There’s something a little more unsettling when a horror film is inspired by real events. Whether it starts out by spouting its based on a true story or recounts the lives of those caught in the cross-fire of crime or terror, we’ve collected a series of films that draw ever so slightly from the real world.
In 1978 John Carpenter and Debra Hill gave us one of the greatest indie movies of all time in Halloween. It has become a true classic, the theme music iconically representing the season, and the blank stare of the mask now synonymous with evil.
The story goes that on Halloween night, when he was only six, little Michael Myers killed his sister Judith with a butcher knife. He then spent the next 15 years institutionalized, and his parents died in a car crash, leaving behind his baby sister named Cynthia. At the age of 21, Michael escapes the hospital and returns home to murder the last remaining member of his family. The guy is thorough.
Curse of Chucky slashed its way onto DVD shelves last week, and as part of a very clever advertising campaign we now have the chance to see how Chucky would react if he got caught up in other horror movies. Below are the four videos so far that Chucky has invaded, and they are fantastic little shorts. Modern horror like The Purge comes under fire from the tiny ginger killer, but horror classics like Psycho aren’t safe either. Chucky has been inserted perfectly into these videos and in some cases enhances the clips from the original movies.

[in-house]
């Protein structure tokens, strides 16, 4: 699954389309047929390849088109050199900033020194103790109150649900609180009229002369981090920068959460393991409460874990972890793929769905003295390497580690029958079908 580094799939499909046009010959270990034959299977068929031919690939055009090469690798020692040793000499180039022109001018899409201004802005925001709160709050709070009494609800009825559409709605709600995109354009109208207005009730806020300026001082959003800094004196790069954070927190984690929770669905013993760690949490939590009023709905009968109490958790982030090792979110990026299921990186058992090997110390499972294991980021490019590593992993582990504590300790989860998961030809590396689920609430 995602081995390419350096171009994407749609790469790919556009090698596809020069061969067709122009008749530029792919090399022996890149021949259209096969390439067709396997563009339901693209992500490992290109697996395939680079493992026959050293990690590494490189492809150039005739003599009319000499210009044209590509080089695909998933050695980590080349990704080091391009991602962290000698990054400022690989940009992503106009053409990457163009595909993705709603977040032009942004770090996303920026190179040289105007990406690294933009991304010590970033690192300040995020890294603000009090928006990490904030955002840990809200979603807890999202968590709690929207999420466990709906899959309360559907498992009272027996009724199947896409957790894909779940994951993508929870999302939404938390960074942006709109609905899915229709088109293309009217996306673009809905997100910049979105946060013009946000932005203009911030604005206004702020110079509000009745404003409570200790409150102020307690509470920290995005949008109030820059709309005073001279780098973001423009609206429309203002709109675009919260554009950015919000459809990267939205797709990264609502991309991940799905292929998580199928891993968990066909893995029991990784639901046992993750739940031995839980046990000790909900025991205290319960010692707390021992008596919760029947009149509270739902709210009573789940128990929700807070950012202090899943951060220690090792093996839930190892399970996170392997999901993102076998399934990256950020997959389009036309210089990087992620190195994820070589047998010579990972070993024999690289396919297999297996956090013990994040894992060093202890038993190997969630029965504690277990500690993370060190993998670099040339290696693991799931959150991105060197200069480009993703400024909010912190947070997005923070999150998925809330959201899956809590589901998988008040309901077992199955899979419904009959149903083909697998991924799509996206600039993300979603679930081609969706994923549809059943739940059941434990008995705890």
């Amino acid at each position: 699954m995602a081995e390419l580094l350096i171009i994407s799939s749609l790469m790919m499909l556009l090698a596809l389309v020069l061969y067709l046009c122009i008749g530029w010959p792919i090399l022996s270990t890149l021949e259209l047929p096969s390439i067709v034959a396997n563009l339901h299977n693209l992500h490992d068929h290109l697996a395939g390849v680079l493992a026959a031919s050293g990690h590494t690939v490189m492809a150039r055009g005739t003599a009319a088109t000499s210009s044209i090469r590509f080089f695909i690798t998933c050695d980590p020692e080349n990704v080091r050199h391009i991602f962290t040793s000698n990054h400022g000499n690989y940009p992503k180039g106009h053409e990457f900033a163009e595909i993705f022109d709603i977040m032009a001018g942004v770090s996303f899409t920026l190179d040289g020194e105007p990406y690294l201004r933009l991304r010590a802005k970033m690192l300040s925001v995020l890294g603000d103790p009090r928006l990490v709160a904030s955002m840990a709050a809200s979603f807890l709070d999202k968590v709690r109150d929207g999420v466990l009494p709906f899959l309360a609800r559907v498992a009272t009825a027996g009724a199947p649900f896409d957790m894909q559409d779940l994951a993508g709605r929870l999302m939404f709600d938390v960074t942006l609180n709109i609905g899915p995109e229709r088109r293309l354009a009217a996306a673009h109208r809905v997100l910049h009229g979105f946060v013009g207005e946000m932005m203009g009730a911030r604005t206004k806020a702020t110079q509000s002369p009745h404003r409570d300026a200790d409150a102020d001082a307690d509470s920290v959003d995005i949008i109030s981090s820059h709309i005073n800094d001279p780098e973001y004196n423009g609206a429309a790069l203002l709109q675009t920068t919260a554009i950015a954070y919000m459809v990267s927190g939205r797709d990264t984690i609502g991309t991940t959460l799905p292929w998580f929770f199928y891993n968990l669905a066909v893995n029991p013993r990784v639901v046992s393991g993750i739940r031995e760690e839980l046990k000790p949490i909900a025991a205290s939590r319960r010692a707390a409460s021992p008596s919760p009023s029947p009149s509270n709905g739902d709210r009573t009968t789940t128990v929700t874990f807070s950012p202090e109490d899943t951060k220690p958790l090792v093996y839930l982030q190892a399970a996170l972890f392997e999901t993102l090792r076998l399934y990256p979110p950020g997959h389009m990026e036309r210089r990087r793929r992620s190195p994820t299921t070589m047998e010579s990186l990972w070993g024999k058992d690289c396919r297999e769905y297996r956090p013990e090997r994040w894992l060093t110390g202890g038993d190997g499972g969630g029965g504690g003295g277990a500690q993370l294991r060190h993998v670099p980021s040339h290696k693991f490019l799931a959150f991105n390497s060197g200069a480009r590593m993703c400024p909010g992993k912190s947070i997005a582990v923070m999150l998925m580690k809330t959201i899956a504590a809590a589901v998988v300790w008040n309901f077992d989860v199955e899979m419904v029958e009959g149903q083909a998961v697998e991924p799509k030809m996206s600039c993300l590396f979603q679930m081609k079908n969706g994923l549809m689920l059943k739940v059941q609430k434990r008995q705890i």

The stand out short has to be the Psycho scene which has a brilliant sight gag in it with had this reviewer chuckling. But do not take my word for it see for yourself.
The horror genre goes in phases, it always has. With the recent spell of haunting movies and zombie flicks it seems that the new trend is brutal horror pieces that dare you to keep on looking. The Purge, You’re Next and the new Evil Dead movie have all gone for extreme violence and thrills. Now Maniac is getting in on the action. Another remake, this time of a 1980s film made by cult horror director William Lustig and starring Joe Spinell (best known to main stream film goers for his part as Rocky’s mob boss) as the overweight sweaty psycho. This remake seems to be following the same formula but has switched it around by having baby face Elijah Wood in the lead role of the killer and is written by Alexandre Aja, the man behind horror classic High Tension. The director is Franck Khalfoun (P2). The killer is called Frank who is a disturbed man with only his mother for company. When she died his thoughts turned to darkness. He owns a mannequin shop and develops an obsession with a woman who he sees photographing mannequins. While this relationship is building, his killer urges still need to be satisfied in the most extreme ways. Here is the new trailer but be warned it has extreme content in it.
This trailer certainly captures the tone of the movie with its mix of sex and violence which makes for uncomfortable viewing. As usual, the red band trailer takes it just a little bit further.
Elijah Wood seems to be able to give off that puppy dog look and then switch it to inverted psycho very easily and it is pretty creepy hearing him talk about how much he loves his potential victims before smashing their faces in walls, stabbing them up, etc. The difference here is that you can imagine pretty boy Elijah having no trouble picking up these women to murder and also the relationship angle works a lot better here. In the original because of his size and general look, it was difficult to see poor Joe Spinell in a relationship with a hot lady. It seemed forced in that film, while from the bits we have seen in the trailer this relationship seems to develop more organically. The original did have a sleazy feel to it because of its tone and the low budget it had. This film tries to retain some of the original’s grime and even though it looks a lot smoother it does show that dark underbelly. The tense scenes in darkened alley ways and streets certainly helps add to this feeling. There is a good chance a shower may be in order after diving into this sleazy affair.